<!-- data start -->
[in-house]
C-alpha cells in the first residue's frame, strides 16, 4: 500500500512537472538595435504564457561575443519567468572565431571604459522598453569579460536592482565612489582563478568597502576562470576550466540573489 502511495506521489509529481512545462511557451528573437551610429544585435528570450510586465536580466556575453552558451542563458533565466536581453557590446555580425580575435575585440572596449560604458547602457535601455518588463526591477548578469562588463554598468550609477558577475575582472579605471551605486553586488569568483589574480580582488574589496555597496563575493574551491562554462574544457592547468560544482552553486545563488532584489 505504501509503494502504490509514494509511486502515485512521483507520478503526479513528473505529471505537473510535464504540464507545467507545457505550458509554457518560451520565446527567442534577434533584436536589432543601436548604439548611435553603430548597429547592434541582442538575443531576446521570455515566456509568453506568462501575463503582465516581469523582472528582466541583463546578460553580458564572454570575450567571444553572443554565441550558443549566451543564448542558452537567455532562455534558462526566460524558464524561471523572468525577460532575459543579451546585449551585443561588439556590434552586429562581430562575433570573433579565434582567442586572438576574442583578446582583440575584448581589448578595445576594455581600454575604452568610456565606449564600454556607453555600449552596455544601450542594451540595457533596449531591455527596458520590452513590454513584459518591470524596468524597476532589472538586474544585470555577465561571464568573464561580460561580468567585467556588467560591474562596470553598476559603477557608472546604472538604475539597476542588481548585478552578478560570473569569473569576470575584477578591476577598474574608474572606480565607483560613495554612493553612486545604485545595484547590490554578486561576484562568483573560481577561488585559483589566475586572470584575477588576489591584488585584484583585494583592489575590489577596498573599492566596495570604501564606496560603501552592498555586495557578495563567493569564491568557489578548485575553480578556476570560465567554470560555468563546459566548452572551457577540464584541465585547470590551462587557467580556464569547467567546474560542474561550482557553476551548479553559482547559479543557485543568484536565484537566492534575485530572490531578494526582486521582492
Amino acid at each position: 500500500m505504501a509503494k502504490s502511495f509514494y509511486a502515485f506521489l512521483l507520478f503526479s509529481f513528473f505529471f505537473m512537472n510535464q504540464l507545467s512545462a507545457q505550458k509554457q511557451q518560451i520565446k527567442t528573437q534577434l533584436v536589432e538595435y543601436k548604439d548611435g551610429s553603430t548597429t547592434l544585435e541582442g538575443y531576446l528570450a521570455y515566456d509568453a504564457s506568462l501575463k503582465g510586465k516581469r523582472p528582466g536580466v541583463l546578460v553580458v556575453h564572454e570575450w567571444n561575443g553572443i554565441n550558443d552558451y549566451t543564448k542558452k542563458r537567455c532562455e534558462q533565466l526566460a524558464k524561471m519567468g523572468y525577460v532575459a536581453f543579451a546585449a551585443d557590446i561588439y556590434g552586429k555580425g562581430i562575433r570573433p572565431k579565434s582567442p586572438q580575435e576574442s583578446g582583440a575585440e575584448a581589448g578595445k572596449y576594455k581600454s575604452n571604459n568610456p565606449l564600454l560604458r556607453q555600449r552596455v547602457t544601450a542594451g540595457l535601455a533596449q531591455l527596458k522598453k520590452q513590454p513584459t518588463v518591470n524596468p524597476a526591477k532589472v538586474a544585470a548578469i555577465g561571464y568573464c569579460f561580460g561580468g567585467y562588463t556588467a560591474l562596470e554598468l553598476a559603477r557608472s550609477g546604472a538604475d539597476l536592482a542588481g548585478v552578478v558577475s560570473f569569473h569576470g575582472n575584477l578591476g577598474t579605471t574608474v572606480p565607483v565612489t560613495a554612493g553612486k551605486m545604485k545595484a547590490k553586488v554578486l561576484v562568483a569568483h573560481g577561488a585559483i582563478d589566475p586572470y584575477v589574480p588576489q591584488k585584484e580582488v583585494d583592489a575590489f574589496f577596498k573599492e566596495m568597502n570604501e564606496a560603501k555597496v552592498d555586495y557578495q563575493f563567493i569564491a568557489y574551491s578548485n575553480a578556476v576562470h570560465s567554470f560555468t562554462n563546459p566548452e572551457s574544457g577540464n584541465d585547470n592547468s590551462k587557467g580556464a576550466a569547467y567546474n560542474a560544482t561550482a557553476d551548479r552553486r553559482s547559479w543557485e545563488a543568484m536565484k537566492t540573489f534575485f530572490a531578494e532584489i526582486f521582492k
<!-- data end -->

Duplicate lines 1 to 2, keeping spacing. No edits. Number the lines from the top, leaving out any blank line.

[in-house]
C-alpha cells in the first residue's frame, strides 16, 4: 500500500512537472538595435504564457561575443519567468572565431571604459522598453569579460536592482565612489582563478568597502576562470576550466540573489 502511495506521489509529481512545462511557451528573437551610429544585435528570450510586465536580466556575453552558451542563458533565466536581453557590446555580425580575435575585440572596449560604458547602457535601455518588463526591477548578469562588463554598468550609477558577475575582472579605471551605486553586488569568483589574480580582488574589496555597496563575493574551491562554462574544457592547468560544482552553486545563488532584489 505504501509503494502504490509514494509511486502515485512521483507520478503526479513528473505529471505537473510535464504540464507545467507545457505550458509554457518560451520565446527567442534577434533584436536589432543601436548604439548611435553603430548597429547592434541582442538575443531576446521570455515566456509568453506568462501575463503582465516581469523582472528582466541583463546578460553580458564572454570575450567571444553572443554565441550558443549566451543564448542558452537567455532562455534558462526566460524558464524561471523572468525577460532575459543579451546585449551585443561588439556590434552586429562581430562575433570573433579565434582567442586572438576574442583578446582583440575584448581589448578595445576594455581600454575604452568610456565606449564600454556607453555600449552596455544601450542594451540595457533596449531591455527596458520590452513590454513584459518591470524596468524597476532589472538586474544585470555577465561571464568573464561580460561580468567585467556588467560591474562596470553598476559603477557608472546604472538604475539597476542588481548585478552578478560570473569569473569576470575584477578591476577598474574608474572606480565607483560613495554612493553612486545604485545595484547590490554578486561576484562568483573560481577561488585559483589566475586572470584575477588576489591584488585584484583585494583592489575590489577596498573599492566596495570604501564606496560603501552592498555586495557578495563567493569564491568557489578548485575553480578556476570560465567554470560555468563546459566548452572551457577540464584541465585547470590551462587557467580556464569547467567546474560542474561550482557553476551548479553559482547559479543557485543568484536565484537566492534575485530572490531578494526582486521582492